Hamidah “Oxy” Guro’s tears fell as she shared with Tzu Chi volunteers the situation of her people in Marawi City, Lanao del Sur.
“Everything is gone,” she says. “Those homes that were not damaged by air strikes were looted. Those that were not looted were burned down.”
Hamidah was lucky she was not caught in the on-going military crisis in their city. A few weeks before the firefight between the government troops and militants began, she left their province for Manila to prepare for the Philippine Bar Licensure Exam.
A native Maranao, Hamidah was born and raised in Marantao, a neighboring municipality of Marawi City. Before the armed conflict, she said Marawi was a peaceful and prosperous city. Christians and Muslims lived together in harmony.
When the war erupted on March 23, however, their peaceful existence was shattered and Hamidah can no longer recognize her beloved hometown. “Every day that I see pictures [of Marawi City] it breaks my heart,” she says.
Over 70 days have passed since the war started but the civilians’ misery continues as airstrikes and firefights rage on. The recent death toll has climbed to 100 while 400,000 individuals were displaced. Half of this number came from the warzone Marawi City. The remaining 200,000 came from neighboring towns.
Marawi City serves as the entryway to the different municipalities in Lanao del Sur. Since its locked down due to the war, supply of food grew scarce. This, along with the possibility of the battle spreading in the adjacent communities, prompted residents from nearby towns to evacuate as well.
While some like Hamidah’s family sought refuge among their relatives in neighboring provinces, for most residents, there’s nowhere to go apart from the evacuation centers.
Currently, 78 evacuation centers in Lanao del Norte, Lanao del Sur, and Iligan City in Cagayan de Oro are serving the evacuees. But the dismal and crowded situation in these centers drove many families to seek shelter in the unlikeliest of places.
In Barangay Santiago, Iligan City fifteen families sought refuge at a car junkshop. Men, women, young and old slept at the back of the vehicles or on the ground. Since it was an unrecognized evacuation centers, these families barely received aid from the government of non-government agencies.
The Rotary Club of Marawi City, of which Hamidah is a member, discovered the plight of these evacuees. After posting photos of their situation on the internet, several aid groups and individuals have sent help for the said families.
On August 3, Tzu Chi Foundation donated 49,800 pieces of clothes and undergarments for the evacuees. The donation was coursed through the Rotary Club of Marawi.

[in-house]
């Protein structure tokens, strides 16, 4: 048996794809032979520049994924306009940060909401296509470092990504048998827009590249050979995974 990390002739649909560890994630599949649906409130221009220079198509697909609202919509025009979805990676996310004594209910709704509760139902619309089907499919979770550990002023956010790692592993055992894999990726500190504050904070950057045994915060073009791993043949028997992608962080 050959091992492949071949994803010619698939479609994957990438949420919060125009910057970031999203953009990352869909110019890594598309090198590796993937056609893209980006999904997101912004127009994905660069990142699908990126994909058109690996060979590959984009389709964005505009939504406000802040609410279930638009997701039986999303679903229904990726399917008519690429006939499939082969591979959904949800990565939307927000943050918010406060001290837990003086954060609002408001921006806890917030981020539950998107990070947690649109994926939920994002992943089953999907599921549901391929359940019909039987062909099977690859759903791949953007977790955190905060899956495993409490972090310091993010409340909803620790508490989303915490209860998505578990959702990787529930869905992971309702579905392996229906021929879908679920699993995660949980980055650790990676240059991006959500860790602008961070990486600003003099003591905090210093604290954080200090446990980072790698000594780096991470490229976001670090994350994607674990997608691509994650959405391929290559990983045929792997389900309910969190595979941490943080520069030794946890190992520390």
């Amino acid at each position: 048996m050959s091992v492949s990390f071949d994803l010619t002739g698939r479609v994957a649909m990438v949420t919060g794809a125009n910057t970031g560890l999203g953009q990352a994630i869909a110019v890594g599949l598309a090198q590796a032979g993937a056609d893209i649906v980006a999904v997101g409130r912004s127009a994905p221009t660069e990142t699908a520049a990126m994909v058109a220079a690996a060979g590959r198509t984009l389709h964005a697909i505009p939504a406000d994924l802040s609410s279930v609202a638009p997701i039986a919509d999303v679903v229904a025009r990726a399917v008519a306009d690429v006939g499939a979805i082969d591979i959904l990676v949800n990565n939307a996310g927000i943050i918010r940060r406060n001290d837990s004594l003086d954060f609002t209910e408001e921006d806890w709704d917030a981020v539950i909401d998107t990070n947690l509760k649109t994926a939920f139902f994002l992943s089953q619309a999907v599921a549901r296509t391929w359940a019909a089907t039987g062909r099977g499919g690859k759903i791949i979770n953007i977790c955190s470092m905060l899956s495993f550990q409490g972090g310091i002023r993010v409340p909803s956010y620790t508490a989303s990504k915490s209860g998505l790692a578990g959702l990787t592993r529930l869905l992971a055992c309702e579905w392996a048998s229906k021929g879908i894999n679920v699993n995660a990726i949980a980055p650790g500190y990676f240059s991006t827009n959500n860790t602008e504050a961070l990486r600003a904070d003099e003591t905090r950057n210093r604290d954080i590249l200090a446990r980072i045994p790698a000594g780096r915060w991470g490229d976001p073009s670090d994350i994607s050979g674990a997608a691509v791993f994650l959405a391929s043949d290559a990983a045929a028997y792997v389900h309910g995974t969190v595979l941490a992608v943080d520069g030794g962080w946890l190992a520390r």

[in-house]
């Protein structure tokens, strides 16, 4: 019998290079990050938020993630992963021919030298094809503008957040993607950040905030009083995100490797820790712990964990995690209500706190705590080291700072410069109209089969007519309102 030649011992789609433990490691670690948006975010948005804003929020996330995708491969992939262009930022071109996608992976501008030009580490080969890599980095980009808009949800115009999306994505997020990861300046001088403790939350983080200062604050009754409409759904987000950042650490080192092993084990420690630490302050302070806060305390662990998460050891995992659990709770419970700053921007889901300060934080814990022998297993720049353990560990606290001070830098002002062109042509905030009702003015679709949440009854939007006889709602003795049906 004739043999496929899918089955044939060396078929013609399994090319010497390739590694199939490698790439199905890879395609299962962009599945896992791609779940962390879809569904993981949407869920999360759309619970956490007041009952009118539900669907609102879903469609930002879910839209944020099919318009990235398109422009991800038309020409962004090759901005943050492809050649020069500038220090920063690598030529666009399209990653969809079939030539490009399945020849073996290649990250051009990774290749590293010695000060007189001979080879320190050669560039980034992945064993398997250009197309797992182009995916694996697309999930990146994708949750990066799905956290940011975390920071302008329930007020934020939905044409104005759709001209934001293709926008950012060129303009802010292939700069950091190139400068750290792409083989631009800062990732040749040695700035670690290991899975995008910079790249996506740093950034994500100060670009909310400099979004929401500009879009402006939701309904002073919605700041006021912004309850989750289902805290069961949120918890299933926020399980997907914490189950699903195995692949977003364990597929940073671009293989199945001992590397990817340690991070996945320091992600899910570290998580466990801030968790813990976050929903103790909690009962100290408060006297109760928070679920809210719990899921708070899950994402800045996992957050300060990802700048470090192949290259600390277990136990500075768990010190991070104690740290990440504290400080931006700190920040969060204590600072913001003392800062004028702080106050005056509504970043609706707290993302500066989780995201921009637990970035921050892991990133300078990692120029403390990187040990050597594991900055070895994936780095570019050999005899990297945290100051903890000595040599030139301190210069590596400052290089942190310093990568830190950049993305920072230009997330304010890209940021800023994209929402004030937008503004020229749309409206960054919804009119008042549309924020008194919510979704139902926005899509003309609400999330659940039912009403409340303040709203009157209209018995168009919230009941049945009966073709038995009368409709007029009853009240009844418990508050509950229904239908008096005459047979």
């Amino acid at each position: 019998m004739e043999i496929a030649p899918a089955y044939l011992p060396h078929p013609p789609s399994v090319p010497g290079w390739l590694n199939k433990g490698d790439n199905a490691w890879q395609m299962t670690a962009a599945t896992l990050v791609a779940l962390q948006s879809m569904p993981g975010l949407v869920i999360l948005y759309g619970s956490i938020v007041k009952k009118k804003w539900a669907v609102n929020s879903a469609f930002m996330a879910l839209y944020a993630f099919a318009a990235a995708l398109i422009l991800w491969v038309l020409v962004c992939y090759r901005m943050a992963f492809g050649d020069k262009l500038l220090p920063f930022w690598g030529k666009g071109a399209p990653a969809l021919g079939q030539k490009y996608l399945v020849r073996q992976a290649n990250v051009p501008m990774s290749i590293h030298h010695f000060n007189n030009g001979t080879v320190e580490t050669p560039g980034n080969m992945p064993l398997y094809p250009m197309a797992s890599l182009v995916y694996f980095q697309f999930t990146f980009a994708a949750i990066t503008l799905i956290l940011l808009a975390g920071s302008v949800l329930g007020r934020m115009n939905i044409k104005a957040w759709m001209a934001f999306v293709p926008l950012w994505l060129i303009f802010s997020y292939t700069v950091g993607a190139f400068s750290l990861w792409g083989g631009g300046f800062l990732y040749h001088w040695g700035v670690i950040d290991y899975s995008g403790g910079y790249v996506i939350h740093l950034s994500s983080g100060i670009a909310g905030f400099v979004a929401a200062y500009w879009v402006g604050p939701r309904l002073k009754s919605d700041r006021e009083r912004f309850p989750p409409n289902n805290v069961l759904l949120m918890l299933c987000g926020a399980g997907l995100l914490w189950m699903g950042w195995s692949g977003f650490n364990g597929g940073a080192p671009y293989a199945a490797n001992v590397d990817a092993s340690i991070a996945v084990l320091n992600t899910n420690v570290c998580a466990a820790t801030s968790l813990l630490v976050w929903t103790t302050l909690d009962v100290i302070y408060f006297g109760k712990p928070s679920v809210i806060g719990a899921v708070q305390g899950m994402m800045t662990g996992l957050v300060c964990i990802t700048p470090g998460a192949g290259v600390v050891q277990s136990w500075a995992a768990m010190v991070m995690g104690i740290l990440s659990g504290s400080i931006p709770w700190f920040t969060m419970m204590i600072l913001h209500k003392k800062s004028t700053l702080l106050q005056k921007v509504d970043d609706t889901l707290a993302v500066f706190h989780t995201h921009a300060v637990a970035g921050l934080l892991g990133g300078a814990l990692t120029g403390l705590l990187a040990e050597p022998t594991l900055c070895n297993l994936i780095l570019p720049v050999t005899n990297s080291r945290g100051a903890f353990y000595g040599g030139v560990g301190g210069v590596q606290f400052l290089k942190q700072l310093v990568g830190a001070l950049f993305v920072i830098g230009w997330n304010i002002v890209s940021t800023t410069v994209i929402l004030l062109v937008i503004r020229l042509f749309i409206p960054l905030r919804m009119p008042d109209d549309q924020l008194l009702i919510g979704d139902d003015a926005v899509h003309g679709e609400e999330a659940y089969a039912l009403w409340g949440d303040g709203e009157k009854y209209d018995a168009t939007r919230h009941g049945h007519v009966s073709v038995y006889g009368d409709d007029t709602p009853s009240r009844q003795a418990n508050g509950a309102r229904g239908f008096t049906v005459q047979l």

“We are not yet allowed to go to Marawi because it is still unsafe for the volunteers. But we are sending these clothes to somehow help the evacuees. These are unused clothes for men, women, and children,” says Tzu Chi volunteer Judy Lao.
Hamidah, who presented the Rotary Club, expressed gratitude for the help. According to her, Rotary will be coordinating with other groups to distribute the clothes in different evacuation centers. They are also planning to bring these donations to families who did not stay in the evacuation areas and to home-based evacuees, or those who stayed with their relatives in nearby provinces.
“These clothes will be of big help. Those who fled their homes didn’t even bring any clothes with them, even their underwear because no one thought this war will last this long, and it is beyond our imagination that this is happening to us,” Hamidah says.
Tzu Chi volunteer Wang Cheng Fang, one of the volunteers who prepared the clothes to be sent to Marawi, was happy to know their efforts were received with much appreciation.
“They told us what they need the most are undergarments. I have been serving as a volunteer for 12 years and what makes me feel so happy and fulfilled for doing this is knowing that we have been able to give people what they need the most,” she says.
While the clothes can keep the evacuees warm for days, much still needs to be done to help the civilians caught in the Marawi crisis. The armed conflict is almost on its third month but its end remains uncertain. As a consequence, the aid that used to pour for the evacuees are dwindling.
“They need emergency livelihood program so that they can also help themselves and survive while they are still in the evacuation areas. There are days when no relief aid arrives and the evacuees don’t have anything to eat,” says Hamidah.
Tzu Chi Foundation will continue to come up with ways to help the families affected by the war.
Tzu Chi volunteers load the boxes of clothes in a container van. The clothes will be sent to the families affected by the on-going war in Marawi City. 【Photo by Jamaica Digo】
Hamidah “Oxy” Guro and Tzu Chi volunteer Judy Lao check the clothes that will be send to the Marawi evacuees. Tzu Chi donated 49, 800 pieces of unused clothing for men, women, and children evacuees. 【Photo by Jamaica Digo】
Tzu Chi volunteer Judy Lao comforts an emotional Hamidah “Oxy” Guro. After sharing about the situation of her fellowmen who were displaced by the on-going war Marawi City, Hamidah expresses her gratitude for Tzu Chi’s clothing donations.【Photo by Jamaica Digo】
The truck containing boxes of clothes for Marawi evacuees leave the Tzu Chi Great Love Campus in Sta. Mesa, Manila on August 3. The donation is expected to arrive in Iligan City, Lanao del Norte by August 7. 【Photo by Jamaica Digo】